Written by Mark Puncher

Mark Puncher is Employer Branding Australia’s Founder and Chief Energy Officer. Having spent many years with one foot in talent attraction and the other in marketing, he loves helping fantastic, imperfect organisations bring their stories to life to engage their future superstars. When he isn't helping people shape their employer brands, hobbies include finger painting, 5am ballet and building dens. He also has strong beliefs about the importance of wine.

What did we learn from Olivia Bland and Web Applications UK? That for many businesses, recruitment is still a wasteland of ignorance and arrogance

Did you hear about Olivia Bland ‘blowing the whistle’ on her candidate experience with the CEO of Web Applications UK? If not, where on earth have you been? Just in case, here’s a quick recap.

Look, I wasn’t in the room – none of us were – so we don’t know for sure how it played out. What matters, though, is that the story rings true for most of us. Why? Because we’ve been there. Disrespectful interviewers. Stupid or illegal questions (Not sure what’s worse).

Inappropriate statements. It amazes me that this stuff still happens at all. That it happens frequently has driven me to put some (admittedly patronising) suggestions out there, for employers who need it.

1.Treat candidates like, er, humans.

What is it about the recruitment process that makes some interviewers behave so badly? I once knew a guy who was rude and patronising to staff at every restaurant or hotel he went to. It struck me that this was the only time he felt he got to have control and be ’in charge’. It was pretty pathetic to watch. Maybe there’s a parallel here. If your hiring managers find it hard to treat candidates with respect and decency, help them or sack them.

2.If you don’t, it will come back to bite you, hard.

In 1969, many candidates probably felt they had to put up with poor treatment at interview. In 1989, they probably didn’t like it and may have whispered it to their friends and family. In 2019, they won’t stand for it. In true Trip Advisor style, they consider it their duty to share their bad experience. What’s more, they have the tech in their pocket to reach the world in seconds. If you haven’t checked out Web Applications UK’s latest Glassdoor reviews, you should. As for the impact, where to start? Well, good employees (and customers) will leave you; good candidates (and new customers) won’t join you; oh, and there’s a good chance your corporate and personal brand(s) will also take a beating.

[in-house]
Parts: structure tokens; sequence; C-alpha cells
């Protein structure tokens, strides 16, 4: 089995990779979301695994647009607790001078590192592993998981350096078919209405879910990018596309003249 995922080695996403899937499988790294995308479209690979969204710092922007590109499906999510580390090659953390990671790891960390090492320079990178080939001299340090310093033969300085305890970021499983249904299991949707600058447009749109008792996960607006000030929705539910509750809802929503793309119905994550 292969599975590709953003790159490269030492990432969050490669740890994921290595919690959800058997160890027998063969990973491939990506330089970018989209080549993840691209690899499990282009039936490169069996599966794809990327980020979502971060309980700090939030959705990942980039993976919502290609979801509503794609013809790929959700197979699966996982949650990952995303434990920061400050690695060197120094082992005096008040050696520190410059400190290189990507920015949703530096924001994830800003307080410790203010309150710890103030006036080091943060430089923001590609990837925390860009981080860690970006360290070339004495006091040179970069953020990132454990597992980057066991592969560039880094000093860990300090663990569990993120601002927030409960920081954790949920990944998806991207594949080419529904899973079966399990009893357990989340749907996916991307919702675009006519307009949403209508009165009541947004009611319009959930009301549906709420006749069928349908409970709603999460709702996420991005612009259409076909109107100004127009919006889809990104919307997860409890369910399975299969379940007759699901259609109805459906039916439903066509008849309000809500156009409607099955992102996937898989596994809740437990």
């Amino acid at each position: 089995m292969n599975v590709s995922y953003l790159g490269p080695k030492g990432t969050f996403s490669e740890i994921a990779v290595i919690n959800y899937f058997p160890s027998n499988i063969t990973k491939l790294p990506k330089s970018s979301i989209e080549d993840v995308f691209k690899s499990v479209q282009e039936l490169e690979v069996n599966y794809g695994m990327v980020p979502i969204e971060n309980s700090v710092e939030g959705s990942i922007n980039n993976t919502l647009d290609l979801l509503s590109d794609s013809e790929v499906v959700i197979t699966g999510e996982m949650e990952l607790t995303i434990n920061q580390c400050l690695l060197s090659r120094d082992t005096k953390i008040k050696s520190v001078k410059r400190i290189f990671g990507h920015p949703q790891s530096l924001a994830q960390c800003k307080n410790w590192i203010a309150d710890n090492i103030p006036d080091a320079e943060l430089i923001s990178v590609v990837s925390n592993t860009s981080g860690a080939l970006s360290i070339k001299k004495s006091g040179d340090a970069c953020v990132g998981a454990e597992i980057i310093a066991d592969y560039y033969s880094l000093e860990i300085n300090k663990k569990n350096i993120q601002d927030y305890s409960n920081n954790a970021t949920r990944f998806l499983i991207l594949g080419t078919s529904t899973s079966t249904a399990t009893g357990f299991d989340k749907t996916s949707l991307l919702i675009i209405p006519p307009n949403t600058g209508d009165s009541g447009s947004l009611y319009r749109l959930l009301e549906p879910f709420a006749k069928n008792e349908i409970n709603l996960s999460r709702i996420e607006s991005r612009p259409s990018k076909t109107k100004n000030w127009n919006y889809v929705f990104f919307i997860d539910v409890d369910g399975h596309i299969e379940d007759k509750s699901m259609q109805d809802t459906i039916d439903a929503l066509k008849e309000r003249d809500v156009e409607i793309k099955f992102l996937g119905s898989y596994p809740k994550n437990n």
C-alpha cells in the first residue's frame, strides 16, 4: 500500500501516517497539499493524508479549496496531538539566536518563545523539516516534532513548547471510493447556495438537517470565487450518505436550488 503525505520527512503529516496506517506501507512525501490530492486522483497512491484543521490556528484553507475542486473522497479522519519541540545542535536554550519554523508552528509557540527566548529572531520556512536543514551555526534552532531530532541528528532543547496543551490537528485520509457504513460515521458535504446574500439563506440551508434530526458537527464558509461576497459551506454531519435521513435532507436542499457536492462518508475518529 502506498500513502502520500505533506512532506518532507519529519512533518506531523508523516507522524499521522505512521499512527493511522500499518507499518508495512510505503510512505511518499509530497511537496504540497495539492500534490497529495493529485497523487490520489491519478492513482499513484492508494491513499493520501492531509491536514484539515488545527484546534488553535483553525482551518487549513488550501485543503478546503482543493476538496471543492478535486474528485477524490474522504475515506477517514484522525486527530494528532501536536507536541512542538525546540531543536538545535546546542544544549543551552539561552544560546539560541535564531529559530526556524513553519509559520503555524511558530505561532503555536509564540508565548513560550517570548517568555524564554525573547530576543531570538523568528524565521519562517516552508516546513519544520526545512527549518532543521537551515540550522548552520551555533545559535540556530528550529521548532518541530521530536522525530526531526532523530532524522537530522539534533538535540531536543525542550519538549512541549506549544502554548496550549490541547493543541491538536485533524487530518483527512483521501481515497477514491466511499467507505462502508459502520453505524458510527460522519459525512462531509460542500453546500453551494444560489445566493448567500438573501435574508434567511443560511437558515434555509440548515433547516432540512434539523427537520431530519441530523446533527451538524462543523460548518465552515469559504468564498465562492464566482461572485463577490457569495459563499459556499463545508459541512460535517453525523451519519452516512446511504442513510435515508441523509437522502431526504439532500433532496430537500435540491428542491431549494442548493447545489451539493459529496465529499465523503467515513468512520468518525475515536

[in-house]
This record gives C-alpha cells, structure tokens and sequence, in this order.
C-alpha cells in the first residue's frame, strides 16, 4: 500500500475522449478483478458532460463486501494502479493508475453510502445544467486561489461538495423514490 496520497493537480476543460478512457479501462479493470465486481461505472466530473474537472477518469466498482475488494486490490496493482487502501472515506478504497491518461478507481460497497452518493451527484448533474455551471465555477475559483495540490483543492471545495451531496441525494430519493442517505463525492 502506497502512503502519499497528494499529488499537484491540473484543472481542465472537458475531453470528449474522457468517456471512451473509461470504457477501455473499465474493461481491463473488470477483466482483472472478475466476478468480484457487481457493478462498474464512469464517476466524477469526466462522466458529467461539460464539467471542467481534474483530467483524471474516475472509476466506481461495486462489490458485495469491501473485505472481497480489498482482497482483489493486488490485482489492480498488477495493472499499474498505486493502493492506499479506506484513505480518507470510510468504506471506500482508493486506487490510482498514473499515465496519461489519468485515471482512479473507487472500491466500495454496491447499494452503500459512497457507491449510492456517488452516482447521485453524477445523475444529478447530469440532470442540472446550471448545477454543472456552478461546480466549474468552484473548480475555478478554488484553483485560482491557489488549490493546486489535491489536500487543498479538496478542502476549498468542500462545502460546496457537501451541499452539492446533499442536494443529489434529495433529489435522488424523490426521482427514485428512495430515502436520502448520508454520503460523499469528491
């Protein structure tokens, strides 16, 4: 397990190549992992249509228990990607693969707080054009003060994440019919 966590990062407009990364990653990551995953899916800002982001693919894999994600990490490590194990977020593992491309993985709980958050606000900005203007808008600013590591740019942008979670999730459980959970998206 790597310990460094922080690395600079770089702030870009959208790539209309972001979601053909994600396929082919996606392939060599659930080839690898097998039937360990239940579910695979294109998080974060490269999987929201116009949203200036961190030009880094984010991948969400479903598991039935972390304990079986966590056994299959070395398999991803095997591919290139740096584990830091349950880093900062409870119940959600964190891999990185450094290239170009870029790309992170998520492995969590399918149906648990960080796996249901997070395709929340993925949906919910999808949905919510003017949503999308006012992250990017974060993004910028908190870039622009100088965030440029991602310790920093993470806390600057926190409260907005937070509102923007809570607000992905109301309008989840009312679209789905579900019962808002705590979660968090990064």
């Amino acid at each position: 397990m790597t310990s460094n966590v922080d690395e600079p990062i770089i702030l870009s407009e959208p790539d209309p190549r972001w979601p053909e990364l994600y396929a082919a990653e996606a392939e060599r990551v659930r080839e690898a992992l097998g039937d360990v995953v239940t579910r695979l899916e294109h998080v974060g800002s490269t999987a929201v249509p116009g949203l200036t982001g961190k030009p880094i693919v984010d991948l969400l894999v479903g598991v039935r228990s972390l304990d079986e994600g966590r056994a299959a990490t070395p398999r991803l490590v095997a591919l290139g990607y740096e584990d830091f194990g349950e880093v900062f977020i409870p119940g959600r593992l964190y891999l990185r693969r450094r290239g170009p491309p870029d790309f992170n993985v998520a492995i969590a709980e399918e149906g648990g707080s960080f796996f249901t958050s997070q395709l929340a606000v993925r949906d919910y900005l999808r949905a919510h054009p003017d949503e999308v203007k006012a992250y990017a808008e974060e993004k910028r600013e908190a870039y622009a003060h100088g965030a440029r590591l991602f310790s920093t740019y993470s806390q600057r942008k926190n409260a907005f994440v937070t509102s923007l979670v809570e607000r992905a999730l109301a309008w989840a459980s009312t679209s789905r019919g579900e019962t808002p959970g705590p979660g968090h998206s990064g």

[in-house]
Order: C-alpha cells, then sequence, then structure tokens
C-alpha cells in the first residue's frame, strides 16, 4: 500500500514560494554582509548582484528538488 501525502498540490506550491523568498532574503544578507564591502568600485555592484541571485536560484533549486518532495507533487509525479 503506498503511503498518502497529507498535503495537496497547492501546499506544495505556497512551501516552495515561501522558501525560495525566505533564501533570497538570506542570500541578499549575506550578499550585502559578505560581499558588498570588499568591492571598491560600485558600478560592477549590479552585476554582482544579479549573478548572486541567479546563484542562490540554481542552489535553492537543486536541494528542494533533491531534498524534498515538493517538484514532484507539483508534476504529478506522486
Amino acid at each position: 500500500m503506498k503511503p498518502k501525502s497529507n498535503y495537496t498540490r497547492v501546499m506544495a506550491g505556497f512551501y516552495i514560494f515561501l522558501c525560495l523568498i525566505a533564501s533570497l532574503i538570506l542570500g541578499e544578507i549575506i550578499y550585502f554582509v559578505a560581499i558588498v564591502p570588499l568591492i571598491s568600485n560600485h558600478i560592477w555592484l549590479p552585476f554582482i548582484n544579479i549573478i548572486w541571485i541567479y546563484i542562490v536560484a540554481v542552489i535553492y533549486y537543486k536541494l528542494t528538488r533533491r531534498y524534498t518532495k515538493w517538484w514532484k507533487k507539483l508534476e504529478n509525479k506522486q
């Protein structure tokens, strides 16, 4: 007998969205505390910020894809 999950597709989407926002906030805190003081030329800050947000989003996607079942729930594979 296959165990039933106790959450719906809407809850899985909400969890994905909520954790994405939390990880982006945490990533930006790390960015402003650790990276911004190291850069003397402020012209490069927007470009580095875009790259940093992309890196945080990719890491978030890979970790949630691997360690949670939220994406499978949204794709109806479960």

3. Interviews are not tests.

Ok, so we’ve agreed it’s not a good idea to be rude and inappropriate. The next stage is to realise that if you treat interviews as a test, you’ll end up hiring the best interviewee (or sales person), not the best candidate for the job. Create an environment where candidates can be themselves and openly share their journey, what they bring (and what they don’t), their plans, what matters to them and why they feel they’d be a great fit. Honesty matters here, on both sides. Do everything you can to draw this out.

4.The worst result isn’t the whistle blowing. It’s the desperate people who join you.

Olivia Bland’s first response was to accept Web Applications UK’s job offer, in spite of everything she experienced. A few days later, she withdrew in writing, then shared the letter on social media. Imagine if she’d joined the company? This happens all the time – horrific interview to job offer to acceptance from candidates who badly need a job or who convince themselves that a) it won’t be too bad and / or that b) it’s worth the short term pain because they’ll leave you soon anyway. The message is simple: Great hires are people who are right for the role and the company, and who join you for the right reasons, with the right expectations. Getting that last bit wrong means, at best, early exits. At worst, it’ll bring you a [delete as appropriate] disconnected / angry / intimidated / cynical workforce.

Surely it’s not that hard.

Is it?

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